was extensive including vacuum curing.
The general flexural behavior to failure of all the fabric reinforced beams was similar, with the
stiffness and failure mode varying depending on the fabric used. The E-glass and graphite fabrics did not
display as much ductility as the control beams, but some measure of ductility still existed prior to failure.
These beams failed by tensile failure of the fabric first followed by crushing of the concrete. The first
aramid-reinforced beam failed by tearing off of the fabric from the beam. After this occurred, the last two
beams had fabric wrapped around the beam along its sides at the end to prevent tear-off. This worked as
anticipated, with the last two beams failing by crushing of the concrete before reaching the tensile
strength of the fabric. The ductility behavior of these beams is similar to the other two reinforcing
methods. The fabric reinforced beams increased the flexural capacity by approximately 43%, while the
beams with additional internal reinforcement added 62.8% to the ultimate strength. The difference can be
attributed to the steel being approximately 20% higher strength than the fabric reinforcement, as tests
showed. The increase in stiffness of fabric-reinforced beams and the beams with additional internal
reinforcement were similar.
Ziraba, et al (1994) analyzed previous research to develop guidelines for the design of reinforced
concrete beams with external plates bonded with epoxy adhesive. Three steps were outlined as the main
design procedure. The first step is to design the beam and plate assembly for flexure assuming failure
will occur with the plate yielding and the concrete crushing using concepts of basic reinforced concrete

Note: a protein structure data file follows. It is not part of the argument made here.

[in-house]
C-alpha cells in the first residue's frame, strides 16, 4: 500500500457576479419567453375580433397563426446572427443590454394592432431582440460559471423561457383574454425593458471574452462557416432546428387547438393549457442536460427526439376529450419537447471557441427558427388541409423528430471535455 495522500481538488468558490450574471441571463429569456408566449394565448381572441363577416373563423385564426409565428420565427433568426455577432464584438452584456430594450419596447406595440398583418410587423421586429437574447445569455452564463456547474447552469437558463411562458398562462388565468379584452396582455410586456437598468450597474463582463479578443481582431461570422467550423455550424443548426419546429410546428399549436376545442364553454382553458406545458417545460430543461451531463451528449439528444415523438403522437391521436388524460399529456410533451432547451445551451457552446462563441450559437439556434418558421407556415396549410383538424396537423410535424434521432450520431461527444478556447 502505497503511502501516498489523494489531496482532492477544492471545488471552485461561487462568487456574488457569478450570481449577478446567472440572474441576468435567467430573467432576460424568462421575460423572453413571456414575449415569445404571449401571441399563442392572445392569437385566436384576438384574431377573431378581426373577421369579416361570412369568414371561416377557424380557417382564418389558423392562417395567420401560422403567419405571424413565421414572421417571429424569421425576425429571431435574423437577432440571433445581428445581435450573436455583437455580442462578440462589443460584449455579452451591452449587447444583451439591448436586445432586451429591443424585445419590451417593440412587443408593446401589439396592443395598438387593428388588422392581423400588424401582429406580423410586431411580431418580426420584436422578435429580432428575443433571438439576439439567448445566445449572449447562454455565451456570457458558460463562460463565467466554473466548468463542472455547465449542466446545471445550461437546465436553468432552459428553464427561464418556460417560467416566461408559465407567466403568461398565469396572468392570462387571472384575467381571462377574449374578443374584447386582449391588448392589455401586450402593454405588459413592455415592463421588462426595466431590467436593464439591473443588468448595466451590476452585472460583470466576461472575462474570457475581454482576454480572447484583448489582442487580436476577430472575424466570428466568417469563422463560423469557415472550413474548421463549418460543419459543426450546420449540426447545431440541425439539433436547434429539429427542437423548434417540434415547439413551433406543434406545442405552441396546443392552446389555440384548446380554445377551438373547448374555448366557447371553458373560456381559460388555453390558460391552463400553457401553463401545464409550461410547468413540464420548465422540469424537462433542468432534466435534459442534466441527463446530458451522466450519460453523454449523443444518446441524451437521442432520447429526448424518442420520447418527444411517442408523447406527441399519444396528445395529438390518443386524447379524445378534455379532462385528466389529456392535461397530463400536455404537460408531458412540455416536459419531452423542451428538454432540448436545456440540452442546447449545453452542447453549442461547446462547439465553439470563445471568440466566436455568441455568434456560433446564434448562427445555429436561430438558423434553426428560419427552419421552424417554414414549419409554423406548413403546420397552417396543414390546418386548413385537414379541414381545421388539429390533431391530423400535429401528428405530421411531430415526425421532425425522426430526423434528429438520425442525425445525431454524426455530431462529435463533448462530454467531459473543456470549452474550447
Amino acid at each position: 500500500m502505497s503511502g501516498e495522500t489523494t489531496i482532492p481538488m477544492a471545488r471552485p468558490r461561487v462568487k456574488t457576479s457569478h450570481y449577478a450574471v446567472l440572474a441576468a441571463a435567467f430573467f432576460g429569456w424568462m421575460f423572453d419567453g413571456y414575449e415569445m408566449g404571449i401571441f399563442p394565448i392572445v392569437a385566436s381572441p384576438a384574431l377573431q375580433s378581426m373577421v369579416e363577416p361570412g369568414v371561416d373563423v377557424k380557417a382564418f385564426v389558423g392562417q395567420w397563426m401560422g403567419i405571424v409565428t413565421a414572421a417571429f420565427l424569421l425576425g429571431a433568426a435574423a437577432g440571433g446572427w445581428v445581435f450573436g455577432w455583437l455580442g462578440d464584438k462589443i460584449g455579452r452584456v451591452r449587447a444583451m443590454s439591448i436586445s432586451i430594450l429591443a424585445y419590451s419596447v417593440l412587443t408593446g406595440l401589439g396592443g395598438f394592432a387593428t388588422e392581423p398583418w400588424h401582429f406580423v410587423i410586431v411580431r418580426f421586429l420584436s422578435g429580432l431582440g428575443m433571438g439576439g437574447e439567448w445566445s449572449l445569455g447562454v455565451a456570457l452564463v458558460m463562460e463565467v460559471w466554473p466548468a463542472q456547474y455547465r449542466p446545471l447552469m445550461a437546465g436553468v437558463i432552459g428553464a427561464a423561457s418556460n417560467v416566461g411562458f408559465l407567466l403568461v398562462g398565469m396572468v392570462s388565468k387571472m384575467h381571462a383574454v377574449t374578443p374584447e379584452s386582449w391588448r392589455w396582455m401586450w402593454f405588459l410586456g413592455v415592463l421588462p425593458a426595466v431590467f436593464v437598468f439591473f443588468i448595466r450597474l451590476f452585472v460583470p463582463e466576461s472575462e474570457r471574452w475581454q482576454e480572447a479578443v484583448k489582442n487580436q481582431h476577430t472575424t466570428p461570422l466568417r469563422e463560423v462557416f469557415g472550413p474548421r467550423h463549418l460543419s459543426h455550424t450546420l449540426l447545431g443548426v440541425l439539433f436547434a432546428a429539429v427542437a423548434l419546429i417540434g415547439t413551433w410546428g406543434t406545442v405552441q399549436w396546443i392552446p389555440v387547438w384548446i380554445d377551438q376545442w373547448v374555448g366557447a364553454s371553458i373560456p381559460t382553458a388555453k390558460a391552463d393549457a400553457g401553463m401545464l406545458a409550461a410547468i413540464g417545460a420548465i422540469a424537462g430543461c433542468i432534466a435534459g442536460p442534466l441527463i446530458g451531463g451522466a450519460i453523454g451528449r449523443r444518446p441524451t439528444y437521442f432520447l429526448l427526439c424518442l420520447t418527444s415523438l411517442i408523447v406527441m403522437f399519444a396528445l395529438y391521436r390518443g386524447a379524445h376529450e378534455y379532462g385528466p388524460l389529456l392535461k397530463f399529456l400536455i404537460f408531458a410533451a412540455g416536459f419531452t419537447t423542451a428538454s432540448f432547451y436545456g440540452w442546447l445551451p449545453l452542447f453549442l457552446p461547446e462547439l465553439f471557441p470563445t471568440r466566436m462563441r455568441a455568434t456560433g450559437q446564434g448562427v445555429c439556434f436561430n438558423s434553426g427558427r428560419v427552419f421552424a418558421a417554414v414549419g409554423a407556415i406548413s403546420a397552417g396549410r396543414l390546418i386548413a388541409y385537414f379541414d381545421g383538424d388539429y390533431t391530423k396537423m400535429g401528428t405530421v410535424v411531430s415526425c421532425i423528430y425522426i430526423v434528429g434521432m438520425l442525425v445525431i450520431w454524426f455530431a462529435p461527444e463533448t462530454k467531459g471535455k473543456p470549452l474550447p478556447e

beam design. The second step is to check interface stresses to make sure they are within limits so plate
debonding does not occur. A maximum cutoff distance from the beam support based on an allowable
value coefficient of cohesion of the steel-glue-concrete interface is computed at this stage. Lastly, the
MUST-97-1: 8
shear capacity of the beam is checked using first principles of R.C. beam design. Several excursions into
finite element and experimental regression analysis are made to determine characteristic constants used in
the design procedure. Fifty beams 100 x 150 x 2250 mm (3.9 x 5.9 x 88.6 in) were designed using the
proposed procedure and were then tested to failure using four point loading. Experimental results show
that the design procedure accurately predicts ultimate capacity for beams where failure is governed by
yielding of the steel. Premature failure was found to occur as the thickness of the plates increased.
In addition to the flexural reinforcement of existing and damaged concrete beams using epoxy
bonded steel plates and GFRP, existing concrete columns have been retrofitted using externally bolted
structural steel shapes. Oey and Aldrete (1996) strengthened existing stocky and slender reinforced
concrete columns using epoxy anchored bolts to attach steel angles at the column corners. These
reinforced columns were part of a building that was being upgraded with the addition of three new floors.
The bolts were designed as shear connectors for a force assumed equal to 2% of the total compressive
force in the column. First principles of mechanics of materials was used to govern the design.
Arduini, et al(1997a) performed analytical and experimental studies to quantify the behavior of RC
beams strengthened and stiffened with FRP plates and sheets. A variety of failure mechanisms including
brittle and ductile failures were simulated and verified experimentally. The experimental results indicated